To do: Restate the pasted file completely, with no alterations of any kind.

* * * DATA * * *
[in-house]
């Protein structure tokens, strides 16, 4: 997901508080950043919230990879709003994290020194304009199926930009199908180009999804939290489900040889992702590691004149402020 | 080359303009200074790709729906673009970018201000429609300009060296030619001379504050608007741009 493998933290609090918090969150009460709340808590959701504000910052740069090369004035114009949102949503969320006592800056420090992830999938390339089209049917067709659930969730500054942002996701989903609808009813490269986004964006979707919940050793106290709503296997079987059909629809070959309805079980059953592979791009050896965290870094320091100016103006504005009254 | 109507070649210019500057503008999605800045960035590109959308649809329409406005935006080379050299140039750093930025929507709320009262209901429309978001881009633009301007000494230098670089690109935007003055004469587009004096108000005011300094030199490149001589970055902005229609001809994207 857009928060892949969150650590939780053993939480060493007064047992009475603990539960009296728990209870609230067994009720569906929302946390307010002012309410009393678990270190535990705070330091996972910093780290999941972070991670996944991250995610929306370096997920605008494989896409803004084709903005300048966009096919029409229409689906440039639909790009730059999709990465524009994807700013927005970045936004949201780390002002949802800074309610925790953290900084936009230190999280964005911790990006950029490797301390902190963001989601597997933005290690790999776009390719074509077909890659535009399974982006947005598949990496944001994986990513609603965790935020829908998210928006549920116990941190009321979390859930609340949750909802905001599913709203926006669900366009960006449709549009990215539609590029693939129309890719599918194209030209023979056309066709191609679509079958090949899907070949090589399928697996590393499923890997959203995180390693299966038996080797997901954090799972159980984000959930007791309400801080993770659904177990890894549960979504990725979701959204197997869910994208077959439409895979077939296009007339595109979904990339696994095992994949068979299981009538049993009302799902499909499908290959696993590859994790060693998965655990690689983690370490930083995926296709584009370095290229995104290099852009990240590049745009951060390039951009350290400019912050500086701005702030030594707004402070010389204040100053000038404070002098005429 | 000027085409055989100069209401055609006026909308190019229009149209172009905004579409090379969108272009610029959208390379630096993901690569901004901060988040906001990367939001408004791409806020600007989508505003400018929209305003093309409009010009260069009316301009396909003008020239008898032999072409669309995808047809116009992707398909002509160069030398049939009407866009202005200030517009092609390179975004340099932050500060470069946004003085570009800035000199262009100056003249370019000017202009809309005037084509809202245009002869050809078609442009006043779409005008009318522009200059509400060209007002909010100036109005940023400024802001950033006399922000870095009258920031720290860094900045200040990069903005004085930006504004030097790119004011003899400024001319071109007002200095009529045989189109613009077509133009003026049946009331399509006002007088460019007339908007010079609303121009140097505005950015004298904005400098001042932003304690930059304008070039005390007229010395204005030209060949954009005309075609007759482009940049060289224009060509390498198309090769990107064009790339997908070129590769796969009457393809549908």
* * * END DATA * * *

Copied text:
[in-house]
């Protein structure tokens, strides 16, 4: 997901508080950043919230990879709003994290020194304009199926930009199908180009999804939290489900040889992702590691004149402020 | 080359303009200074790709729906673009970018201000429609300009060296030619001379504050608007741009 493998933290609090918090969150009460709340808590959701504000910052740069090369004035114009949102949503969320006592800056420090992830999938390339089209049917067709659930969730500054942002996701989903609808009813490269986004964006979707919940050793106290709503296997079987059909629809070959309805079980059953592979791009050896965290870094320091100016103006504005009254 | 109507070649210019500057503008999605800045960035590109959308649809329409406005935006080379050299140039750093930025929507709320009262209901429309978001881009633009301007000494230098670089690109935007003055004469587009004096108000005011300094030199490149001589970055902005229609001809994207 857009928060892949969150650590939780053993939480060493007064047992009475603990539960009296728990209870609230067994009720569906929302946390307010002012309410009393678990270190535990705070330091996972910093780290999941972070991670996944991250995610929306370096997920605008494989896409803004084709903005300048966009096919029409229409689906440039639909790009730059999709990465524009994807700013927005970045936004949201780390002002949802800074309610925790953290900084936009230190999280964005911790990006950029490797301390902190963001989601597997933005290690790999776009390719074509077909890659535009399974982006947005598949990496944001994986990513609603965790935020829908998210928006549920116990941190009321979390859930609340949750909802905001599913709203926006669900366009960006449709549009990215539609590029693939129309890719599918194209030209023979056309066709191609679509079958090949899907070949090589399928697996590393499923890997959203995180390693299966038996080797997901954090799972159980984000959930007791309400801080993770659904177990890894549960979504990725979701959204197997869910994208077959439409895979077939296009007339595109979904990339696994095992994949068979299981009538049993009302799902499909499908290959696993590859994790060693998965655990690689983690370490930083995926296709584009370095290229995104290099852009990240590049745009951060390039951009350290400019912050500086701005702030030594707004402070010389204040100053000038404070002098005429 | 000027085409055989100069209401055609006026909308190019229009149209172009905004579409090379969108272009610029959208390379630096993901690569901004901060988040906001990367939001408004791409806020600007989508505003400018929209305003093309409009010009260069009316301009396909003008020239008898032999072409669309995808047809116009992707398909002509160069030398049939009407866009202005200030517009092609390179975004340099932050500060470069946004003085570009800035000199262009100056003249370019000017202009809309005037084509809202245009002869050809078609442009006043779409005008009318522009200059509400060209007002909010100036109005940023400024802001950033006399922000870095009258920031720290860094900045200040990069903005004085930006504004030097790119004011003899400024001319071109007002200095009529045989189109613009077509133009003026049946009331399509006002007088460019007339908007010079609303121009140097505005950015004298904005400098001042932003304690930059304008070039005390007229010395204005030209060949954009005309075609007759482009940049060289224009060509390498198309090769990107064009790339997908070129590769796969009457393809549908």